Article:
Park of Dreams

The Park of Dreams is a 8,000 square foot playground designed to be accessible to the special needs of children with disabilities while maintaining its main purpose to encourage the inclusion of ALL CHILDREN at playtime.

The project is a result of a three year effort made by a committee of 15 local citizens who saw a need and decided to rally the community behind their vision.

Funding for this project came from the State of Tennessee LPRF Grant, the City of Brownsville, Haywood County, and private donations raised by the committee. The Park of Dreams is located in the Industrial Park. For more information, call 772-6693.

West Tennessee Delta Heritage Center

From this heritage, artists of all genres have created music, paintings and writings to record the region’s history through the arts. Early blues musicians Sleepy John Estes, Yank Rachel and Hammie Nixon are known throughout the world for their music, as is Tina Turner for her rock music and Alex Harvey for his country lyrics.

These are just a few of the artists who have called Brownsville-Haywood County home and are featured in the Music Museum Room at the West Tennessee Delta Heritage Center. The center, which also houses the Hatchie River Museum Room, is also considered to be the welcome center for West Tennessee, representing and offering information about other West Tennessee counties to visitors as they leave I-40 at Exit 56. The West Tennessee Delta Center is open from 9 a.m. to 5 p.m., Tuesday through Saturday, and Sunday 1 to 5 p.m. For more information, please send an e-mail or visit the website.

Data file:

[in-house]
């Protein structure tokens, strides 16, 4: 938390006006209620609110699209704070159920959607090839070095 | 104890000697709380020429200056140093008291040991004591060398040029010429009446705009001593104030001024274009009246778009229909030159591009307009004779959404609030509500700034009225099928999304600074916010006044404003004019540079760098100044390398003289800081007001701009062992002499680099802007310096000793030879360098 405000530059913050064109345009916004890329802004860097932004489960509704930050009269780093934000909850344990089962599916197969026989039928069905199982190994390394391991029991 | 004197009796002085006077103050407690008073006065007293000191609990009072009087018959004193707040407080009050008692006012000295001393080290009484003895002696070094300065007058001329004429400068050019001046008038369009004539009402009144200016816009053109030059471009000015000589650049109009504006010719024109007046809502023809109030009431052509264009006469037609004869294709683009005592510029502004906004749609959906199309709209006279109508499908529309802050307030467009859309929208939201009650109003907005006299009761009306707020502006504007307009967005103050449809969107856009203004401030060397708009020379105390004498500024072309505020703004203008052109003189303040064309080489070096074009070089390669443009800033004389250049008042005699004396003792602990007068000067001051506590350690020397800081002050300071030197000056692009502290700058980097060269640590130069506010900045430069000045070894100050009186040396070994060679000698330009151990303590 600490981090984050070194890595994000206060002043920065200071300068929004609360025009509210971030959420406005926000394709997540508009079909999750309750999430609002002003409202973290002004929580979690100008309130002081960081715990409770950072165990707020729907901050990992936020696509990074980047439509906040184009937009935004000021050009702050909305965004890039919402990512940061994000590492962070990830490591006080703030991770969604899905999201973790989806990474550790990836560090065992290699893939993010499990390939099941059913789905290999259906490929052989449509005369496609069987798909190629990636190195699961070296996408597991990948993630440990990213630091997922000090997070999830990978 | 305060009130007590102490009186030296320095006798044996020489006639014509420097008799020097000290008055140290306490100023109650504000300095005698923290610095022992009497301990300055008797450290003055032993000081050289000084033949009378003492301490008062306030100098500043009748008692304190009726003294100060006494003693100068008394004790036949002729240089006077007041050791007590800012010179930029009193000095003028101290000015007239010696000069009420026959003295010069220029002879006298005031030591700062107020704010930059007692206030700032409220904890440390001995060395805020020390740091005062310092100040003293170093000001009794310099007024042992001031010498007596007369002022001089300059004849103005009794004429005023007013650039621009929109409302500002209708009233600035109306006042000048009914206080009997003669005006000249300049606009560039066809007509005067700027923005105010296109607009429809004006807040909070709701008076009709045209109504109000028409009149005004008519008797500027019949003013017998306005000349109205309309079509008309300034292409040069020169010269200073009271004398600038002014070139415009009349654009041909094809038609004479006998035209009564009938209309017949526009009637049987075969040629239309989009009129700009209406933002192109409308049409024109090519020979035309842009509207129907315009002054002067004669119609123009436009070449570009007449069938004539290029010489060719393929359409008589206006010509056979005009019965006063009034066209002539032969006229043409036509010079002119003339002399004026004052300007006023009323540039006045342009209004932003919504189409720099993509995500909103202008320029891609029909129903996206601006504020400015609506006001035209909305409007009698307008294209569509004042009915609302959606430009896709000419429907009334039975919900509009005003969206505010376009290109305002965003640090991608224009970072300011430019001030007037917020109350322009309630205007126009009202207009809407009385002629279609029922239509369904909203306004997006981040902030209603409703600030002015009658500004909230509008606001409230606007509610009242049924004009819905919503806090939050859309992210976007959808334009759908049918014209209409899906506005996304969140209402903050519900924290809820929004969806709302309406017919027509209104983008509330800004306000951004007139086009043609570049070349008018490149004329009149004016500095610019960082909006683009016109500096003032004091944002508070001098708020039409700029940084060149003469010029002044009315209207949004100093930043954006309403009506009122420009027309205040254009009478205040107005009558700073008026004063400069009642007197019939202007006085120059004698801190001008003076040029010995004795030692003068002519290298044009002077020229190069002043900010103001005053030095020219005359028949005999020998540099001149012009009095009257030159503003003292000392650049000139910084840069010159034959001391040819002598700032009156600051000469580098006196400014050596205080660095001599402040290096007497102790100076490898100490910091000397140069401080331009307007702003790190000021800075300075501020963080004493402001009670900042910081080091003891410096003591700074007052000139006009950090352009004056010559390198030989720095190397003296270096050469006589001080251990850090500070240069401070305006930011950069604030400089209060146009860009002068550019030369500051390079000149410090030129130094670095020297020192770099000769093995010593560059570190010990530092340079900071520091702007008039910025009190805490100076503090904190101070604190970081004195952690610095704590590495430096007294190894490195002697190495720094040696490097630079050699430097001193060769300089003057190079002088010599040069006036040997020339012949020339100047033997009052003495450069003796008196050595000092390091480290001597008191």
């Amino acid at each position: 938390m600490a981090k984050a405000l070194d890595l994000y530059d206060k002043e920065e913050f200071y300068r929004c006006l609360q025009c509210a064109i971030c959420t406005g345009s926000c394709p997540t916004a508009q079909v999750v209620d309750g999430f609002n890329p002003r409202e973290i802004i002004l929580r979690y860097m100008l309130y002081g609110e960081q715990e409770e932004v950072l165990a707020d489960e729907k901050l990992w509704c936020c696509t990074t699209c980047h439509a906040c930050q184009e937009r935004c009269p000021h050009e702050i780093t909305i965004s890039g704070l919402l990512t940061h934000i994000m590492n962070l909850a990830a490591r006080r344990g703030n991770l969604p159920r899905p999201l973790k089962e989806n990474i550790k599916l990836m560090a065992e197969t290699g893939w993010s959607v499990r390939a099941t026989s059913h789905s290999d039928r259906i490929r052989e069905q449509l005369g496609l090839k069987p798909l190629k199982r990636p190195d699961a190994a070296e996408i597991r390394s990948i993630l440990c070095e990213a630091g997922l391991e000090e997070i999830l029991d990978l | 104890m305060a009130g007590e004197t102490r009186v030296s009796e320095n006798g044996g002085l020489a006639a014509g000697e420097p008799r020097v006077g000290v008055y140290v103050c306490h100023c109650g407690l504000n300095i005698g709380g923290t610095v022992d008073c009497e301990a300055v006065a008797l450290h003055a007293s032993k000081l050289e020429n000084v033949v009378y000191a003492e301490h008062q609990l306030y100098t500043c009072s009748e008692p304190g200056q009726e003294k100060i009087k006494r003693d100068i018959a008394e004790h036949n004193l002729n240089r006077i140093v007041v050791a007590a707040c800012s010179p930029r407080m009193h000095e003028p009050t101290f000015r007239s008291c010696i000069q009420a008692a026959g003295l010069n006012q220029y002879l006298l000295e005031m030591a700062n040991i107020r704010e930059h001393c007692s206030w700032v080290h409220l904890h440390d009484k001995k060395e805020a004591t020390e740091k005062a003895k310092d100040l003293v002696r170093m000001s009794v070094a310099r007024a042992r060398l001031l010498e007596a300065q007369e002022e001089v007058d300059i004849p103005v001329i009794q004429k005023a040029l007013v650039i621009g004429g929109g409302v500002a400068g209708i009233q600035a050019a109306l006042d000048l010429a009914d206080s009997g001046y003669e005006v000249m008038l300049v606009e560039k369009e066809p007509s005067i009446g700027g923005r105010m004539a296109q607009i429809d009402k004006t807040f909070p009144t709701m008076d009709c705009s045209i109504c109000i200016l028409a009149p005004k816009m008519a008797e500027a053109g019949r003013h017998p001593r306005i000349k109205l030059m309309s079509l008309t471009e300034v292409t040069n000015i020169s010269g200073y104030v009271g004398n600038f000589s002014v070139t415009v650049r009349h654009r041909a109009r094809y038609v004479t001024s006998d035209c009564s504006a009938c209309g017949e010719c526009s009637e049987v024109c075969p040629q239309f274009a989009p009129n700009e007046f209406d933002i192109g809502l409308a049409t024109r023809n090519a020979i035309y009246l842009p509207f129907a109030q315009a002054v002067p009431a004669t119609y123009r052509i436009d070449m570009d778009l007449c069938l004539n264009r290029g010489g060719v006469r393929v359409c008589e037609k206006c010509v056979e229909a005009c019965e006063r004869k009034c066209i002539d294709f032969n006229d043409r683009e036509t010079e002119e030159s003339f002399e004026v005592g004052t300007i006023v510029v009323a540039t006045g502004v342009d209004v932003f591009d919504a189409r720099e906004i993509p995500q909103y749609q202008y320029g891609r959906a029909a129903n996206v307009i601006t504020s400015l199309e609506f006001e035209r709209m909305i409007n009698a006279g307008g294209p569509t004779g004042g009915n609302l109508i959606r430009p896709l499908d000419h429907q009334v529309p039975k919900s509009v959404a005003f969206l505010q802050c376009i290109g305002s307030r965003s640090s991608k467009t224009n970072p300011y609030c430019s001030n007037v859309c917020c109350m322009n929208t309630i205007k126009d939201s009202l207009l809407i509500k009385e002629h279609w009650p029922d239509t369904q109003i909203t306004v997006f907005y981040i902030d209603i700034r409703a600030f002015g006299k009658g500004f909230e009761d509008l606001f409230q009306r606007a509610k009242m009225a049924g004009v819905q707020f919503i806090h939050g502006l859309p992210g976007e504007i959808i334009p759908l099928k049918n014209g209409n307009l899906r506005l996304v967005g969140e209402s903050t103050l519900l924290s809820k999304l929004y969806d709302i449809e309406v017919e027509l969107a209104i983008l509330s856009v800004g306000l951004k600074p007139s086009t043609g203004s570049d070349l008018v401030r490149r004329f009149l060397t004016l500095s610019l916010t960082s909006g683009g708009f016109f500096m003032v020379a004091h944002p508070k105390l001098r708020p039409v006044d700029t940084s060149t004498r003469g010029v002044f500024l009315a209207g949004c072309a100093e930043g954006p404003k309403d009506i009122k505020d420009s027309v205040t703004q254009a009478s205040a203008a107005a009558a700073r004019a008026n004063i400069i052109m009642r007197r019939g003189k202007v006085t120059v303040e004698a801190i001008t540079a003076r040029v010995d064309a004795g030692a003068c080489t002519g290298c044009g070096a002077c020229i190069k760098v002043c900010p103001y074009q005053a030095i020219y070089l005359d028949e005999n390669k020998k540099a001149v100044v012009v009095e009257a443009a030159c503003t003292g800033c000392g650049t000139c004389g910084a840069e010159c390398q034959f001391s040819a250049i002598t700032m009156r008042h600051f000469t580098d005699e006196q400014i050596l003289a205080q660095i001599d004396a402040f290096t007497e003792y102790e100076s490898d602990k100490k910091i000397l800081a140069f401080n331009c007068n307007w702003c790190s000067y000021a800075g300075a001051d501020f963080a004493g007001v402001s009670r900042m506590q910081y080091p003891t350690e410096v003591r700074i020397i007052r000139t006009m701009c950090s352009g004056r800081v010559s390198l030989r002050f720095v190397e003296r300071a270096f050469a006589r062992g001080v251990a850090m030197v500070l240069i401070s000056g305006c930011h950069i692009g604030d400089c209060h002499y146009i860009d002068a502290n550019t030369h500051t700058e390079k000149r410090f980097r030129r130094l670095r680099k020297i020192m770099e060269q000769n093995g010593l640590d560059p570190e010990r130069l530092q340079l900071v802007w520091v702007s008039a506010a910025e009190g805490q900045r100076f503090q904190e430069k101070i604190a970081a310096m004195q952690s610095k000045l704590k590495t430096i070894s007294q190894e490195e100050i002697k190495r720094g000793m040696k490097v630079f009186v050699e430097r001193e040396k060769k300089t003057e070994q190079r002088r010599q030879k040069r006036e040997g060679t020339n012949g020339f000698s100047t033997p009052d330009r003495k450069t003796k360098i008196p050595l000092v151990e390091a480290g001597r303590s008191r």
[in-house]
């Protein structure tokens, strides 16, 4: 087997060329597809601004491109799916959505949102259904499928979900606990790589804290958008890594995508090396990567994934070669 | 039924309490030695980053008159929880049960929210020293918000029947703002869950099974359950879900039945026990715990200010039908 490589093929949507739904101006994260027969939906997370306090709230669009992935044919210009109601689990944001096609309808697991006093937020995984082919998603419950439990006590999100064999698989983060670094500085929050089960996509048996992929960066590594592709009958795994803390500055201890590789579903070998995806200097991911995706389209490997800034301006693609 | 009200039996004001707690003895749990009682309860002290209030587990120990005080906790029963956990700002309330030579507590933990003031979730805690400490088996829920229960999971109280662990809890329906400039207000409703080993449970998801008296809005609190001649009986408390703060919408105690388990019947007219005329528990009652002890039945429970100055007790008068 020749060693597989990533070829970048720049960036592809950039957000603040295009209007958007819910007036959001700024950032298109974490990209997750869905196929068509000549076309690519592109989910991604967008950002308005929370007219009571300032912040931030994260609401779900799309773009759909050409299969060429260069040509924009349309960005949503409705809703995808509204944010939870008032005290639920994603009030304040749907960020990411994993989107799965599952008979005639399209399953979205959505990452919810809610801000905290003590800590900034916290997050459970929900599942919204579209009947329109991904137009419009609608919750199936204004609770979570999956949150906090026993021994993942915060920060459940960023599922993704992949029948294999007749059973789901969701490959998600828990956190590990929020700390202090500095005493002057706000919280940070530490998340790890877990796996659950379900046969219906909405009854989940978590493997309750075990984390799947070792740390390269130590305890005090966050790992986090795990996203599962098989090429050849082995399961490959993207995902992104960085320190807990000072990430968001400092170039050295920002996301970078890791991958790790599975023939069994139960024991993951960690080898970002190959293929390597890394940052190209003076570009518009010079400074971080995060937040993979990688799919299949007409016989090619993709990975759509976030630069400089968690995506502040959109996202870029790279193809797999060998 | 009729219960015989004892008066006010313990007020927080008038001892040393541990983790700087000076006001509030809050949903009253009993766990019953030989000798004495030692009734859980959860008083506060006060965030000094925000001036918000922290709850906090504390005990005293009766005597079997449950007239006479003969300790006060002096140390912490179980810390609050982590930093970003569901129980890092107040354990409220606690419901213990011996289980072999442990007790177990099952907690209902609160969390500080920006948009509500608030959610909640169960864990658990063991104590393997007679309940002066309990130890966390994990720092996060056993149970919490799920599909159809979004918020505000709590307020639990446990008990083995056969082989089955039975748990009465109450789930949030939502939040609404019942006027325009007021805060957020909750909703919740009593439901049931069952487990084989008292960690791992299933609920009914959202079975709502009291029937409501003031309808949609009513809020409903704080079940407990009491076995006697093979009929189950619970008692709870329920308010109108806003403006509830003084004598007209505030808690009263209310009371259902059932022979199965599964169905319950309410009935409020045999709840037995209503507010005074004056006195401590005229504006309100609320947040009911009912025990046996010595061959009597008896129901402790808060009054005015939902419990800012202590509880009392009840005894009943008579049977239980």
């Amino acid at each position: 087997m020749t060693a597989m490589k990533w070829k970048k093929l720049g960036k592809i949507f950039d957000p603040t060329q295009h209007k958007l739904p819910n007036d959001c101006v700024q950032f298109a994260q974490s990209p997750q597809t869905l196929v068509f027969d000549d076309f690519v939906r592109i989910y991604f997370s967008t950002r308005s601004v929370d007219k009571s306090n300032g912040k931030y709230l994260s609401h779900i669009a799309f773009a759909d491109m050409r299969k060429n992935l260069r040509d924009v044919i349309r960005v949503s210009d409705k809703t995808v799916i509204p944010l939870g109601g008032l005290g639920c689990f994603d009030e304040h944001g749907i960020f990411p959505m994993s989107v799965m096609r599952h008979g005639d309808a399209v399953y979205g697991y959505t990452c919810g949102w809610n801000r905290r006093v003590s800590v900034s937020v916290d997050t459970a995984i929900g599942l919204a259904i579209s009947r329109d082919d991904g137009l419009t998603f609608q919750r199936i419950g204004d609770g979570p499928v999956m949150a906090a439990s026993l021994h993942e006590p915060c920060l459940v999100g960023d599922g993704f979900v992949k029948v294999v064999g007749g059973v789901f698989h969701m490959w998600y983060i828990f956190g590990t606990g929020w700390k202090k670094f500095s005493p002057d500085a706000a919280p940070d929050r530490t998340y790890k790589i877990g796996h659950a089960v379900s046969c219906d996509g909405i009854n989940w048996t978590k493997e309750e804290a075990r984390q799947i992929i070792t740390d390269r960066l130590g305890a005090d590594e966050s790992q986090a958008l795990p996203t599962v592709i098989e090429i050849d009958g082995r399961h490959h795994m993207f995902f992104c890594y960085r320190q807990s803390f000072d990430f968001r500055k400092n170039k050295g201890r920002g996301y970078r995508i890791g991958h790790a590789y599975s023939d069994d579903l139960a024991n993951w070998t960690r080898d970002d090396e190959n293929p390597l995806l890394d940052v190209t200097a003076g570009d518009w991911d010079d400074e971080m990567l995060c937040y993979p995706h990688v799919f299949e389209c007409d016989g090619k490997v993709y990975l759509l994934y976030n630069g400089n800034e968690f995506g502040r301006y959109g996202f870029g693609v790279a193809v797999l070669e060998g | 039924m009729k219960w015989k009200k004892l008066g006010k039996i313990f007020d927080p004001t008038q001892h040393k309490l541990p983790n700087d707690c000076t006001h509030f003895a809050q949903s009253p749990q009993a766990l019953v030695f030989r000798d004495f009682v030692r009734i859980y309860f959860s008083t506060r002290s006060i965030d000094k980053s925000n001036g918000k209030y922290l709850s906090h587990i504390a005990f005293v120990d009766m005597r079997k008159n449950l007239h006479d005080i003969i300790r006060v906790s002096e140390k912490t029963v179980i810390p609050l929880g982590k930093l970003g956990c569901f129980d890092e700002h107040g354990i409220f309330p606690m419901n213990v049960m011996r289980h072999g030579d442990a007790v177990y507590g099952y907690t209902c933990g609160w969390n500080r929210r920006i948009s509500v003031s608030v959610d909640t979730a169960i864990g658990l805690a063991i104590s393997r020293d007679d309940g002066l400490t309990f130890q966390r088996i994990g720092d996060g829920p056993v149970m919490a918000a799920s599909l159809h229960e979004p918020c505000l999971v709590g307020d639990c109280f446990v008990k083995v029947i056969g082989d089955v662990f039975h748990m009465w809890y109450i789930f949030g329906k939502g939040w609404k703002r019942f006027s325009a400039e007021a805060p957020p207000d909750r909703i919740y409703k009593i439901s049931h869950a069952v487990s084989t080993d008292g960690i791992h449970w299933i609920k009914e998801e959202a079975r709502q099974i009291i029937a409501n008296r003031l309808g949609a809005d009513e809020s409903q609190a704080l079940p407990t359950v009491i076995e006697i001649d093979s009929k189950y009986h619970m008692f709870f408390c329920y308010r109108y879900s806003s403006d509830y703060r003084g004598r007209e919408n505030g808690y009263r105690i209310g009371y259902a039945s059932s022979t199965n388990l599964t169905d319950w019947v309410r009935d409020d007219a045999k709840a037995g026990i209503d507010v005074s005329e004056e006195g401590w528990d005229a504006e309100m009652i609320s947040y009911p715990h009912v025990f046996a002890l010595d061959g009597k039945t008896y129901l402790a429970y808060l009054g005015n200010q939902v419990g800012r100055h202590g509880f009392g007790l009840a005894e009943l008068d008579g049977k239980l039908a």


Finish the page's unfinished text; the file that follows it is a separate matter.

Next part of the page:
Learn More

Serendipity Brownsville's Venue, Resort and RV Park

Serendipity: Brownsville’s Venue and Resort boasts 150 beautiful rolling acres. All open to the public, we offer a scenic Venue for events for up to 200 guests, a Bar & Grill with the option of outdoor seating on the Lake.

The restaurant menu offers broad options of steak, pasta, seafood and other specialties such as our amazing cheese curds. We have a full bar with some exquisite specialty drinks to match. Our venue hosts weddings, receptions, Holiday parties, family reunions and so much more.

Camping is open year-round. We have a serene campground with tent sites, yurts, cabins and RV sites available for a nightly rate. Our amazing waterpark that is a 2.5-acre lined pond with sandy beaches and Wibit Inflatables makes us a destination for families. Serendipity promotes an environment for family and friends, a place to make memories and enjoy the picturesque outdoors. We currently offer hiking, swimming pools, fishing, kayaking, paddle boards, paddle boats, a lookout tower, horse shoes, basketball and an 18-hole disc golf course. Serendipity’s location is 1249 Country Club Rd, Brownsville TN, approximately 8 miles from I40 at Exit 56.